Was this
answer
helpful?
Yes
No
Friday, January 14th, 2011 AT 12:37 AM
Tiny
DRCRANKNWRENCH
  • EXPERT
This sounds suspicious to me. But, before you decide what you are going to do, we can work on some other possibilities, check out some things and then you can decide which path to take. Electrical repairs are tough, so don't get frustrated. It will work out.

Let me in on a couple of details so I can help as much as I can;

How much gas was in your car? Unless the gas was over 3 months old, that is not something that would stall a car out. Especially if the car had not been sitting for an extended period of time, Was this a suggestion from Honda? There is not a fuel tank drain plug as far as I know so they would have to pump it out. Then they would have to evacuate the residual gas in the pump, lines and probably have suggested cleaning the injectors. Don' hit them with questions about that first though, get a case file going so you can, interrogate them if you find enough evidence to warrant such action. I am only going with my experience and instinct. You will have to verify some things as well before really seeing if you have been swindled.

Did they take the car to a Honda dealership? Which one? First take the phone numbers they gave you and do a reverse phone number check which you can find on the internet.
The diagnostic tools to determine if the distributor is bad can be done with a multi-meter and visual inspection. However they would need the specifications to do that. There is a diagnostic tool called an OBD tester. Your car is OBD-2, which is the second generation of, "On-Board Diagnostic" testers in almost every car made and the testers are universal and generally less than $200. The codes would tell them what was wrong with the car, with some very small room for error, and the codes have to be looked up but they are very accessible. Most repair shops would have a higher quality OBD-2 tester which actually translates the code and actually describes the problem. In several languages:)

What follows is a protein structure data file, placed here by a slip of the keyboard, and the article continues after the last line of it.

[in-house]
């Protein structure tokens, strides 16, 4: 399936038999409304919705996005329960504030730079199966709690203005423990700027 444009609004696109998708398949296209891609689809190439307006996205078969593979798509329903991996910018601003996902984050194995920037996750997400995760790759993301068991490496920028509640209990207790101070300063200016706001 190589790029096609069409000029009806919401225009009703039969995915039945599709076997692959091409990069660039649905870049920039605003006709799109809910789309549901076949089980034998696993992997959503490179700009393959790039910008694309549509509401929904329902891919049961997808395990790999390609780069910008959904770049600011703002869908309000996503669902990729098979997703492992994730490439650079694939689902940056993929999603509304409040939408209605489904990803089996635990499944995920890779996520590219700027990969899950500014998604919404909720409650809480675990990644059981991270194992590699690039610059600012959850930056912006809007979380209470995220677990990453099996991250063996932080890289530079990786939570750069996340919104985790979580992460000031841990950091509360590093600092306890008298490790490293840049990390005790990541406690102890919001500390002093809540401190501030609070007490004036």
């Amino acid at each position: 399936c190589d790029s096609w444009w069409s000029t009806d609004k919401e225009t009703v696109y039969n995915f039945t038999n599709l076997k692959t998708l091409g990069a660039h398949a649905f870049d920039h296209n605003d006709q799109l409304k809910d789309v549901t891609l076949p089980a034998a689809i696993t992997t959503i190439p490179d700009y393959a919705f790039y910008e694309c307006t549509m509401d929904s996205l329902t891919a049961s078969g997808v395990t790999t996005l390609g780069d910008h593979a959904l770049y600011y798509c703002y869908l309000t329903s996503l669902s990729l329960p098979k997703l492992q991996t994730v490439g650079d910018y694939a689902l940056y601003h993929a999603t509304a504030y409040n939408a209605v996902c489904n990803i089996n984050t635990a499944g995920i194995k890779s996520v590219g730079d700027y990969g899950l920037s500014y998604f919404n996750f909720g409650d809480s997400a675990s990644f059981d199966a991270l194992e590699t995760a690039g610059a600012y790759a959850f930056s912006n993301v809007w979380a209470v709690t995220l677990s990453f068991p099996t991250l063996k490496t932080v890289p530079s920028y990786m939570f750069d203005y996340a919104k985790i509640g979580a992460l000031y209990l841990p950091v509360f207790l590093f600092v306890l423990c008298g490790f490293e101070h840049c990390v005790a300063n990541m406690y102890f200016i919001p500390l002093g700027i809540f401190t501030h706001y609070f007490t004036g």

I am also concerned about the dash light that you see that is staying on after starting the car. Double check and make sure it is not the ABS light. They could have damaged it during, "whatever" they did to it and make sure that it is not the ABS light as that is something that is easily damaged if the battery is not disconnected during any electrical repairs.

Rasmataz is correct about the Crank Position Sensor, (CPS). They do have issues that could lead to ignition problems, which will keep the engine from running. It is also possible that the mechanics who worked on it might have mis-diagnosed the distributor as a failed CPS and were really trying to fix the problem. Keep these things in mind as you work through this since there are a lot of possibilities and diagnosing the electrical system in a car is very tough. So, make sure that you look and consider as many possibilities before we jump to any conclusions.

As far as replacing the engine goes, I would hold off and do some research, consider other possibilities. Since you have done a good job maintaining the car, I think it is highly unlikely that it needs replacement. Also, ask the repair shop how long they will keep the car without going forward with repairs until they start charging you any storage fees. Take this time too look for a repair shop, There are links to reputable repairs shops on this site in your area. Also, consider taking it to a dealership.

Yes, there are some, "suspect" things about the entire scenario, but hold off before making any judgments.

Keep me informed as I will keep this post on the top of my list and get back to you ASAP.

Take care
Was this
answer
helpful?
Yes
No
Saturday, January 15th, 2011 AT 12:34 AM

Please login or register to post a reply.

Recommended Guides